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Corporate Social Responsibility in Ghana: Lessons from the mining sector

Human Ecology Department, Vrije Universiteit Brussel, B-1090, Professor, Brussels; Projects Manager, International Centre for Enterprise and Sustainable Development (ICED), East-Legon, Accra, Ghana
04/2009;

ABSTRACT Ghana is the second largest gold producer in Africa after South Africa, and the third largest African producer of aluminium metal and manganese ore and a significant producer of bauxite and diamond. Despite the huge revenue generated from mining activities, there is a growing unease amongst the population as regards the real benefits accruing to the country, especially the mining communities. The extremely generous fiscal and other incentives provided mining companies under the mining sector reforms add to fuel the existing anxieties of the population. Mining activities are having dire socio-economic and environmental impacts on the mining communities. Pressure is mounting on the government to manage the available natural resources in an efficient and sustainable manner. This paper provides a concise account of the growth and development dynamics of the mining industry in Ghana and assesses the impact of corporate social responsibility (CSR) policies and practices of the major mining companies in the country. It proposes a range of measures to promote, broaden, deepen and encourage corporate social responsibility governance in Ghana.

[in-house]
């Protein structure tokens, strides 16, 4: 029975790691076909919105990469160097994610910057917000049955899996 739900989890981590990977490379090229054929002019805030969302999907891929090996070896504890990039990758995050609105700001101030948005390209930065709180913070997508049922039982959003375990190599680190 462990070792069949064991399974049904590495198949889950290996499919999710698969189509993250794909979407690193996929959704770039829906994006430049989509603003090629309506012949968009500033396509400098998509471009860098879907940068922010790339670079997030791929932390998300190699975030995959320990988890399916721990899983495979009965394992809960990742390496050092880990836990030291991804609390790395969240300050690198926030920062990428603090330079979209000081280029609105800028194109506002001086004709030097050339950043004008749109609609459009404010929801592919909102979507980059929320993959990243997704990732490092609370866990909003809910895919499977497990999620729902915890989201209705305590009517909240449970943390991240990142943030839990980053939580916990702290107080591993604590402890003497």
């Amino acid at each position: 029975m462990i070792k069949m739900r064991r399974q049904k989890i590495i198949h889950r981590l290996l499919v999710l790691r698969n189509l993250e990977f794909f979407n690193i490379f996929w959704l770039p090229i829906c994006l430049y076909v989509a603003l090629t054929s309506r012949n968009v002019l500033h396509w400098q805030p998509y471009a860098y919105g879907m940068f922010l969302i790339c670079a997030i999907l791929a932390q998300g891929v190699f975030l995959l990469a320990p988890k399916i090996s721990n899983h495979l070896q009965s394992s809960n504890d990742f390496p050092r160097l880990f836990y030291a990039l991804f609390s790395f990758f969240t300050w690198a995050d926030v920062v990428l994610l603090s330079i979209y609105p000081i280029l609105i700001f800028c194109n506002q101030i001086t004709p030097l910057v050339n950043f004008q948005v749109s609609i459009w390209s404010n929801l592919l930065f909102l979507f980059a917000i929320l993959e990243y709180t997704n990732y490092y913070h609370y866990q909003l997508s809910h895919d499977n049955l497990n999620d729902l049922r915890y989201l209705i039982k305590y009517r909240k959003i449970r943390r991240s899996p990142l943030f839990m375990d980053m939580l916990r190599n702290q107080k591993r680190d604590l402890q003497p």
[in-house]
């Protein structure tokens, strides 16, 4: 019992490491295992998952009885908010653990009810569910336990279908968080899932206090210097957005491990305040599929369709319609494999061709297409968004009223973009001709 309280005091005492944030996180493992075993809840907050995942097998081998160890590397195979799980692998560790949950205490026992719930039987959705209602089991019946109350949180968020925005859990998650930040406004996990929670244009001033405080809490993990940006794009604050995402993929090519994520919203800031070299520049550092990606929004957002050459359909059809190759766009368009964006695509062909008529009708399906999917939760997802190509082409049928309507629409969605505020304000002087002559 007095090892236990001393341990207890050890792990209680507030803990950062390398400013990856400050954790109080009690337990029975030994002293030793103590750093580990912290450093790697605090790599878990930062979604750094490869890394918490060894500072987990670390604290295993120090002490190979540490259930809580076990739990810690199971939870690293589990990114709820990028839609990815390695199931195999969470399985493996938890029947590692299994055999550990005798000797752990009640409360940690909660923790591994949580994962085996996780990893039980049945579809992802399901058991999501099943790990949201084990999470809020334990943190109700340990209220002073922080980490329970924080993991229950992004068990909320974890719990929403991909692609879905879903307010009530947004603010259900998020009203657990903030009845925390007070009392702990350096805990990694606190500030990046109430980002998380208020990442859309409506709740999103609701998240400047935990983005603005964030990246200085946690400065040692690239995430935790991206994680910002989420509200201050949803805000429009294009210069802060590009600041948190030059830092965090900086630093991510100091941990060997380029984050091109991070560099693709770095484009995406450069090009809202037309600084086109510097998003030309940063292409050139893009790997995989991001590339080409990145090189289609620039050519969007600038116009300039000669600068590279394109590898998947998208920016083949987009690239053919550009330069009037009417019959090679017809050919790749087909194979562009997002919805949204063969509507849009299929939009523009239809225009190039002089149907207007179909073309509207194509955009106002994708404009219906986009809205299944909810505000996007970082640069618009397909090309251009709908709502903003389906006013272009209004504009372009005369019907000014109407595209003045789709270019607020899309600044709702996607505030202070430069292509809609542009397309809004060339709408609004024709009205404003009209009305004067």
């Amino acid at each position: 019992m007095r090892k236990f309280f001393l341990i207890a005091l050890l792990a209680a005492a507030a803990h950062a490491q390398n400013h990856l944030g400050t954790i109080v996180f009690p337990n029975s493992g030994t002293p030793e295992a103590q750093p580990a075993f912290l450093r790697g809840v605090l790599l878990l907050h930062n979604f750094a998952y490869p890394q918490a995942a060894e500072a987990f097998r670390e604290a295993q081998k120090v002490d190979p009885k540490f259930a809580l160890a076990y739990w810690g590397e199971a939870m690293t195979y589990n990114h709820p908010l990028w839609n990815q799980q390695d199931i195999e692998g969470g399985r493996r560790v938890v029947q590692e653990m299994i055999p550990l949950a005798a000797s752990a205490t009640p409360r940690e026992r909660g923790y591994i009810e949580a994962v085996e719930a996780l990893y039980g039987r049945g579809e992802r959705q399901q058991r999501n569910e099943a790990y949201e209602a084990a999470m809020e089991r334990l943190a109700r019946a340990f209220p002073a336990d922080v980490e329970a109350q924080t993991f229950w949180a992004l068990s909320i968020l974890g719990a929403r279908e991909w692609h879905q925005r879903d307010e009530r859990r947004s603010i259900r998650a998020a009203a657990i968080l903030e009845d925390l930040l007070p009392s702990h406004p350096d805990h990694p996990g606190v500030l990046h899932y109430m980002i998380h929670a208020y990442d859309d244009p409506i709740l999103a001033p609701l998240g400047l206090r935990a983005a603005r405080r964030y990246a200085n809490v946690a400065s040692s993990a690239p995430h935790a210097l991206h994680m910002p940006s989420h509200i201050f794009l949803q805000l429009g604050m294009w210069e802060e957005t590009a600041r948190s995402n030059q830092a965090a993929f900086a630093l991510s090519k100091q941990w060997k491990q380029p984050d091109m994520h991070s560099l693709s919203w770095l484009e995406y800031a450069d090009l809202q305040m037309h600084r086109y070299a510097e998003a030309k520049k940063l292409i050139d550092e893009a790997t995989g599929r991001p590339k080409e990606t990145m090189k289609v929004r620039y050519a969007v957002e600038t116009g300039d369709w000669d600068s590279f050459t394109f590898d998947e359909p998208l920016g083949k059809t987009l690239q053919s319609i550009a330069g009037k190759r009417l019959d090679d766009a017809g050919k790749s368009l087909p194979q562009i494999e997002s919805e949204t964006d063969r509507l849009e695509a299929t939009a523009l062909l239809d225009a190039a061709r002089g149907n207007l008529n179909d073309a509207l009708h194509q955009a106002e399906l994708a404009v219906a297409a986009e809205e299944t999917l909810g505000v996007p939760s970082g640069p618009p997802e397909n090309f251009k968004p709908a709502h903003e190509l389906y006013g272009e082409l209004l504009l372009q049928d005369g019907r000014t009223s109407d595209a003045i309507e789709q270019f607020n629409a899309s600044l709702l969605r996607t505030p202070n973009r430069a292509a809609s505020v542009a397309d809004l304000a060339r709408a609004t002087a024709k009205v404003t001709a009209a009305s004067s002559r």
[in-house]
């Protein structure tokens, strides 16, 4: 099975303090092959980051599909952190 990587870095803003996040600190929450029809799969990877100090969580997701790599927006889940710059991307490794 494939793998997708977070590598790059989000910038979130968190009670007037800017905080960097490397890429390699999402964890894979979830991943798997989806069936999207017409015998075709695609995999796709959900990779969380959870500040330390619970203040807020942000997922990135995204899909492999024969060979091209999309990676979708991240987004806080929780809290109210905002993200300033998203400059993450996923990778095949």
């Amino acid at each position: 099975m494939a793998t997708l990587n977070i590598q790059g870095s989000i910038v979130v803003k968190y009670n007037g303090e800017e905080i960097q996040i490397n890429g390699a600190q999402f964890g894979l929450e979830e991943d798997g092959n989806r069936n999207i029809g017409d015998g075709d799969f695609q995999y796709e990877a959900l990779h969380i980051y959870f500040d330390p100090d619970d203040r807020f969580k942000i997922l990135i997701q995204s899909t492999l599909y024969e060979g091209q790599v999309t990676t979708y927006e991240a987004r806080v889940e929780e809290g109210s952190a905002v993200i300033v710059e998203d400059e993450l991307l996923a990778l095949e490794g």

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    ABSTRACT: Social capital as well as natural capital must be incorporated into sustainable development. This is especially vital in mineral-driven economies because the government has a key role in substituting produced and social capital for the depleting natural capital (the ore). A typology of political states captures key facets of social capital at the national level: it shows that mineral economies, like most resource-rich countries, tend to engender political states that are prone to government failure. One consequence is that local communities (which often lack social capital) must bargain directly with multinational mining firms which, for their part, must internalize many welfare functions. Although local groups can use environmental issues to extract higher rents, this has heightened dependence on the depleting mineral asset and is not sustainable. A social audit can help promote sustainable development by creating a consensus-building transparency for deploying the mineral rents. © 1998 John Wiley & Sons, Ltd.
    Journal of International Development. 01/1998; 10(4):487-500.

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